Mikhail Dubov (duboff) wrote,
Mikhail Dubov
duboff

Мартин Вульф дает совет Алистеру Дарлингу

Лучший, на мой вкус, экономический колумнист Мартин Вульф, рассказывает, что нужно будет делать новому министру финансов Великобритании. Заодно суммирует ошибки и наоборот успехи предыдущего (собственно Гордона Брауна). На сайте текст под паролем, поэтому копирую здесь под катом. Оригинал в FT.


A new chancellor and a new chance

By Martin Wolf

Published: June 28 2007 19:15 | Last updated: June 28 2007 19:15

Farewell then to prime minister Tony Blair, the dominant British political figure of the past decade and among the most talented politicians of my lifetime. Farewell also to Gordon Brown, longest serving chancellor of the Exchequer since the 19th century. The UK has a new chancellor, in Alistair Darling. This is an opportunity. I do not expect it to be taken. But it should be.

The opportunity is to undo mistakes. It will take some courage to take on the prime minister. But Mr Brown has shown it can be done. Mr Darling should dare to do as Mr Brown did while chancellor, not as he now says as prime minister. The new chancellor should also use a few of the ideas advanced by his shadow, George Osborne, in a thoughtful recent speech to the think-tank, Reform. That cannot be unthinkable. It is shrewd politics.


This is not to suggest that Mr Brown has been a poor chancellor. Evidently, he has not been. While the stability of the economy is not his achievement alone, he has done much to cement it, above all by giving the Bank of England operational independence. Fiscal policy, while not as disciplined as one might like in recent years, has also been quite tolerable. But even Mr Brown has not been perfect. So what should the new chancellor do? Here are some ideas.

First, he should give us back the Treasury we need. The prime minister will want it cut back to size anyway. So make sure its primary role is once again that of evaluating government spending, ensuring greater value for money and, above all, saying “no”, loudly and often.

Second, he should give us first-rate, independent statistics. People I trust are increasingly worried about the state of UK statistics. Without reliable information, particularly at a time of economic transformation, nobody knows what is going on – not business, not the Bank of England and not the Treasury. This will need more money and more independence.

Third, he should fix a few flaws in the broadly successful monetary policy committee. Terms should be longer than three years, while renewal should be ruled out. Appointments should be publicly advertised and independently assessed. The chancellor should still make the final decision, but the Bank’s governor should be closely consulted.

Fourth, he should re-examine the fiscal framework. The idea of balancing the current budget over a lengthy and arbitrarily measured cycle is not a good one. It would be better to target a cyclically adjusted balance in the current budget, a year or two hence, assessed annually by an independent body. Sometimes the government will need to deviate from this objective. It should be explicit about it when it does.

Fifth, he should reconsider the rules on debt. Despite being solvent, the government could not undertake good projects if it pushed the ratio of net public debt to gross domestic product above 40 per cent. The UK is close to that limit. The Treasury should set up an independent office of project evaluation and borrow to fund projects with sufficiently high social returns. It should not use the private finance initiative to get round arbitrary ceilings on its debt. The PFI is to be used only where it adds value to public procurement, while the obligations should be included as part of public debt.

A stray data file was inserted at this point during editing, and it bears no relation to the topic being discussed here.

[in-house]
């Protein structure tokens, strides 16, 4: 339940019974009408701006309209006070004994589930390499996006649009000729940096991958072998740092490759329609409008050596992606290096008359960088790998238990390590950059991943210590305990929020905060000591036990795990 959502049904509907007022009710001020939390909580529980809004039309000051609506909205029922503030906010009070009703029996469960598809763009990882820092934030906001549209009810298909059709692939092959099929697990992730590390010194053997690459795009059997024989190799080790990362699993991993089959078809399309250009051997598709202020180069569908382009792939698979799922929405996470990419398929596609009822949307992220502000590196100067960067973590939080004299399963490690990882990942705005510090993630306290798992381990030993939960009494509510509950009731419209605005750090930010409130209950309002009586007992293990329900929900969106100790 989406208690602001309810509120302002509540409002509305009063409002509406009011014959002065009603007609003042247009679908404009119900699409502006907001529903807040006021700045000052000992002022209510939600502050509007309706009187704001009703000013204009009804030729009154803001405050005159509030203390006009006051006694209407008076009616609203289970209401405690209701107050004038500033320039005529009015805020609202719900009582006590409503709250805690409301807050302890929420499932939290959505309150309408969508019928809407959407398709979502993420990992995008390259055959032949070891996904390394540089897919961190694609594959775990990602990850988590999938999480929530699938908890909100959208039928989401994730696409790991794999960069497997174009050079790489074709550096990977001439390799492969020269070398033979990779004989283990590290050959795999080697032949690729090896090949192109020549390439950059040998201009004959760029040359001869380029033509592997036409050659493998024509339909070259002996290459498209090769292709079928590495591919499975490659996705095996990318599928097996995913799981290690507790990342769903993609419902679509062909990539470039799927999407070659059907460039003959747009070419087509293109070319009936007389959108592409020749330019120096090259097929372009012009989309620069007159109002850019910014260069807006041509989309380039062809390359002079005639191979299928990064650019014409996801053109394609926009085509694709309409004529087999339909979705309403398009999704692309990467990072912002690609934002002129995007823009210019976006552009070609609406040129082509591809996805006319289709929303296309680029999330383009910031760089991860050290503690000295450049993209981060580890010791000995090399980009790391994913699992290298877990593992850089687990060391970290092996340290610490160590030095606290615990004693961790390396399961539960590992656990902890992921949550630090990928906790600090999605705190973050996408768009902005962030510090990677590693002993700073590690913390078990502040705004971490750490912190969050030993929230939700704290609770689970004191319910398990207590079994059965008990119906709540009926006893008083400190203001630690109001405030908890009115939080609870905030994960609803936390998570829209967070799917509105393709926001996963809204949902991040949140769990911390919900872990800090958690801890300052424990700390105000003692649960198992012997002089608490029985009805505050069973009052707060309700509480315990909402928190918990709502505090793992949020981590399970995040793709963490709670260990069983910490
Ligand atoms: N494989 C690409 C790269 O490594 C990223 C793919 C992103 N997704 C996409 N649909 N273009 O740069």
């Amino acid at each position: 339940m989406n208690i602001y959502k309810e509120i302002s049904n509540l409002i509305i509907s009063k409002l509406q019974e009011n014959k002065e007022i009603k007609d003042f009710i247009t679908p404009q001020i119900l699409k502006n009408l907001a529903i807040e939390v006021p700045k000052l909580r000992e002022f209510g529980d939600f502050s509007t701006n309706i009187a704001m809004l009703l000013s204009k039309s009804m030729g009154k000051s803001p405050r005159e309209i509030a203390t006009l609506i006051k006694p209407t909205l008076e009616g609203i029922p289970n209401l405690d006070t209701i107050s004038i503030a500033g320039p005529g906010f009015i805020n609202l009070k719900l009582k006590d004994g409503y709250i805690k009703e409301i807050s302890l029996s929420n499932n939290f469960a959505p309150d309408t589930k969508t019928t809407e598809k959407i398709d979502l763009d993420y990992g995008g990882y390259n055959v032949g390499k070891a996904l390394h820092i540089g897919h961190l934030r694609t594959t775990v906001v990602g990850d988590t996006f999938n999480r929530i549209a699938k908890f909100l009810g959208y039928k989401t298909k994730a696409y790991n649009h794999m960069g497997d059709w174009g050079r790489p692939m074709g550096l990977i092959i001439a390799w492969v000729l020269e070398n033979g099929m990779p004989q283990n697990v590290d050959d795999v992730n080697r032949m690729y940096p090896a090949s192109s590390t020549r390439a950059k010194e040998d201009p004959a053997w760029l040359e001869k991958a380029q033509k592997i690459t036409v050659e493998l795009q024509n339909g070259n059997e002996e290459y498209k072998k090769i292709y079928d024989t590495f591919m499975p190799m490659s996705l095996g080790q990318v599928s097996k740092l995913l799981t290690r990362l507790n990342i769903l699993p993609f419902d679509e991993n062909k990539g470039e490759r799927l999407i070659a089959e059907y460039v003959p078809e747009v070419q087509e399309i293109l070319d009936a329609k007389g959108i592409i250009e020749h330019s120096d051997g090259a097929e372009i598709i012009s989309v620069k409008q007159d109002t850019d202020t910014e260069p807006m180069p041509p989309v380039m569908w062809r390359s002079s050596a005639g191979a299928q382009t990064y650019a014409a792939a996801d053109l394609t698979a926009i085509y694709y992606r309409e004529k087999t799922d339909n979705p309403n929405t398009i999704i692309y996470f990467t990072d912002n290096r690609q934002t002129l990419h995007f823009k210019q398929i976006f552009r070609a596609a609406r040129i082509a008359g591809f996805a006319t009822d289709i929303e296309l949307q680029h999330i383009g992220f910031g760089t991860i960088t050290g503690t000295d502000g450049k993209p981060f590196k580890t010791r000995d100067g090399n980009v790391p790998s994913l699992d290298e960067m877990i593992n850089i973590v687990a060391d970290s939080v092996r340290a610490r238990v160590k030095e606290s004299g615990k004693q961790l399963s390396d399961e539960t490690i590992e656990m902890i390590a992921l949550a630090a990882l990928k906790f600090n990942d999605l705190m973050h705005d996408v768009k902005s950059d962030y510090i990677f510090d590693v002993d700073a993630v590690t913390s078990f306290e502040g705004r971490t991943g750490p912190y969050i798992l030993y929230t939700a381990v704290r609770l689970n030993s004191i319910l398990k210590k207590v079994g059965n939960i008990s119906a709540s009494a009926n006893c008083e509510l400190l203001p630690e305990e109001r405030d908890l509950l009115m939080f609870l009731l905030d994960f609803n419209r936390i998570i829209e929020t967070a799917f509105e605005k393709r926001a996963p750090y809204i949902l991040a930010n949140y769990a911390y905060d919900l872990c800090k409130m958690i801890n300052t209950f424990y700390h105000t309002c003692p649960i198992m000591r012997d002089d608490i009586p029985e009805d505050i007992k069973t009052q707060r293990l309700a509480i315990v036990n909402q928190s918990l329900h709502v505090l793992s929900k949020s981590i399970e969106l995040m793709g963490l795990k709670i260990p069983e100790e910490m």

Sixth, he should simplify the tax system. Mr Brown thought he could induce people to do what he wanted. He has, instead, created loopholes through which the well-advised rich have ridden coaches and horses. The priorities are: taxing income and large capital gains at the same rate, as was introduced by the Conservative Nigel Lawson over two decades ago; and reforming corporation tax, to eliminate the bias in favour of debt over equity. While simplifying tax, he should also take a close look at green taxation. Simple taxes that apply across-the-board are what is needed. The grant of valuable rights to big polluters through systems known as “cap-and-trade” is a scandal.

Seventh, he needs to remove tax credits from the tax system and return them to the department of work and pensions. Pretending that credits are negative taxes, to be assessed in the same way as taxes, has created horrifying administrative problems, which are wasteful for the government and damaging to some of the country’s poorest households.

Finally, he should engage in two important issues where Treasury involvement is inescapable: housing; and finance of higher education. On the former, further efforts need to be made not only to release land for building but to build upon it. Land taxation is a valuable tool to achieve this aim. On higher education, serious thought needs to be given to how to go about raising the £3,000 limit on tuition fees, due to be re-assessed in 2009. This never was enough to save under-financed universities.

Mr Darling must not allow himself to be merely a cipher of the prime minister. While the tension of recent years has been bad, so is a chancellor who bows to the prime minister’s whim. Mr Brown has been a dominant chancellor. But he is now doing another job. Now is the right time to review, reconsider and reform. The prime minister will have to blame what he dislikes on his turbulent chancellor. He knows all about that.
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